Monday, October 26, 2009
I find myself using the phrase "in limbo" a lot lately. The term originated as a Roman Catholic phrase describing "the abode of unbaptized but innocent or righteous souls, as those of infants or virtuous individuals who lived before the coming of Christ." It has since evolved into a term that means "any intermediate place or state of neglect or confinement."
We seem to be "in limbo" with our current project---not that we are being neglected, but rather because we are seemingly stuck or "confined" at the particular point in the project. As the builder for this job, we are the party "between" the architect and the homeowner. There are several cosmetic design issues that the homeowners are having difficulty visualizing. One specific decision involves exterior stonework. Until the homeowners choose the type of stone they'd like to use, the architect cannot finalize the drawings. Until the drawings are finalized, the builder (we) cannot complete the final quotation and present the contract for signing. As you can see, we are "in limbo."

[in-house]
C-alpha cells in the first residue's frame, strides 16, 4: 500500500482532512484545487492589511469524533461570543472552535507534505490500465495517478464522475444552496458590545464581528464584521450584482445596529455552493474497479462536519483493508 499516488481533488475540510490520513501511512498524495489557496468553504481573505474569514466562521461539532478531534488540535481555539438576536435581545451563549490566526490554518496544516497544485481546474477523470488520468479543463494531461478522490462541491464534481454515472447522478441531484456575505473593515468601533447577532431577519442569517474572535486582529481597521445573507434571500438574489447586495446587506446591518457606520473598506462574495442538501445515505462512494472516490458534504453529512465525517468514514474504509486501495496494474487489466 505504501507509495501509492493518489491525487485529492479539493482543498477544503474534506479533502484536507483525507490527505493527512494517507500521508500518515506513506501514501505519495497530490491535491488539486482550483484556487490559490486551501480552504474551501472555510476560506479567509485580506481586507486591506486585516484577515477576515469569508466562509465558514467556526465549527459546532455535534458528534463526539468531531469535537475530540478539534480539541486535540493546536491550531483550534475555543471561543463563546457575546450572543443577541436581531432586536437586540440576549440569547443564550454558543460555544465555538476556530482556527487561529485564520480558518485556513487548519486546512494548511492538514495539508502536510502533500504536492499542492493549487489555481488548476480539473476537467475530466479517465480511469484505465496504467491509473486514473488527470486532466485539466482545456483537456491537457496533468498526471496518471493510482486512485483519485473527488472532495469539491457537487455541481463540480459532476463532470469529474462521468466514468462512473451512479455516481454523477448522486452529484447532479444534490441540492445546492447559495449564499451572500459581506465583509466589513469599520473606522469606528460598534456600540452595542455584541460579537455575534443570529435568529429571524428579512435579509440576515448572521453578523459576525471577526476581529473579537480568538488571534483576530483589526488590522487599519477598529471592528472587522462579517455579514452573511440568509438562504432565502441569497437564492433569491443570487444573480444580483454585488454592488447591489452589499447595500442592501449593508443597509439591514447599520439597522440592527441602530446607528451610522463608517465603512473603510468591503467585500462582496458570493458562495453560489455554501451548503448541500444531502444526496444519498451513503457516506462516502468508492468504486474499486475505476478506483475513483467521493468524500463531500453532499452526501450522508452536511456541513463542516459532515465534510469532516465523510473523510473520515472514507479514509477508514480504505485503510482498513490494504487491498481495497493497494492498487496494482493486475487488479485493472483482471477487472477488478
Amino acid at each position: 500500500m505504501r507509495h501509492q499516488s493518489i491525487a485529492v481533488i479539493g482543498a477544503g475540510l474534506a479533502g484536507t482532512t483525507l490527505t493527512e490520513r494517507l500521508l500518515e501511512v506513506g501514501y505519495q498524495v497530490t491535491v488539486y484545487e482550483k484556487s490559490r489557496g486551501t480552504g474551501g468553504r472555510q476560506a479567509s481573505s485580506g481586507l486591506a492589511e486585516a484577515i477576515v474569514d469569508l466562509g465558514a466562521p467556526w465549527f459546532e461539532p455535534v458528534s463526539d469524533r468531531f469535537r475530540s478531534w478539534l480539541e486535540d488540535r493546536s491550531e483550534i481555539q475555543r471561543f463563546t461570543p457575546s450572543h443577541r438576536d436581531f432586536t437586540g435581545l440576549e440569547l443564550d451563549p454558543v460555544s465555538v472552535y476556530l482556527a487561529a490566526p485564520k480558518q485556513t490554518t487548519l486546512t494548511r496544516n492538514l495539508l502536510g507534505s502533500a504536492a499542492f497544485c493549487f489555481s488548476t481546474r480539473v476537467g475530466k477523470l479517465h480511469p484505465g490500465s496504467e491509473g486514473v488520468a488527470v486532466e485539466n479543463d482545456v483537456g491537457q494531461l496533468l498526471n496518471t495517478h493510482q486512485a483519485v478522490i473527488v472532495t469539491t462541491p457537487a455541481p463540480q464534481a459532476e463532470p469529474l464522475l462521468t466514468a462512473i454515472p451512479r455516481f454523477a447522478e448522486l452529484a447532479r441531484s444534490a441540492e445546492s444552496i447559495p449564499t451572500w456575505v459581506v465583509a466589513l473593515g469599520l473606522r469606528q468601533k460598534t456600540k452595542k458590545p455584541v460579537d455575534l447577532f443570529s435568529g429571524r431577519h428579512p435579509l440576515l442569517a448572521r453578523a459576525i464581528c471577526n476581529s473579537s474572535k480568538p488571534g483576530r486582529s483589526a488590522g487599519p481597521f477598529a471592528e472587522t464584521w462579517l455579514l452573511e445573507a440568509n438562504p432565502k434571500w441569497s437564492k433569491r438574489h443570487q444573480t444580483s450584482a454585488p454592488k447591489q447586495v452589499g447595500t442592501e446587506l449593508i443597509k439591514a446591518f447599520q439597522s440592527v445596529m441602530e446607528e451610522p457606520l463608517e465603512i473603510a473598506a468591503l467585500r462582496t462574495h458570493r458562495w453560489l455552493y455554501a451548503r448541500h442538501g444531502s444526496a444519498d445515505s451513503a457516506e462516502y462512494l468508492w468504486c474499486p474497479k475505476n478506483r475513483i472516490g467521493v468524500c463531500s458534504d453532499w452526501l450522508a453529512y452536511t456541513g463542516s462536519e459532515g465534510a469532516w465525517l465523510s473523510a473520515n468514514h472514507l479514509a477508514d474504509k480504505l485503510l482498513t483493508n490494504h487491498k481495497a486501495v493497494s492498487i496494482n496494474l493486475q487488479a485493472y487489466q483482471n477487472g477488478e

Fortunately, in this case, the three parties are all working together on this stone decision. On Saturday, Barry went with the homeowners to the stone supplier to help them get a better understanding of the material. Yesterday he drew diagrams to help them visualize the construction part of the stone work. He'll probably do a mockup of a small part of the stone wall to also help them make their decision.
The more time Barry devotes to helping the homeowners, the more I realize where the modern-day usage of the term "limbo" comes from. Maybe you've played the "Limbo" game where you bend over backwards and try to pass under the stick....Well, we'll BEND OVER BACKWARDS to help make decisions easier for our clients. We'll do the Limbo to help get things out of limbo!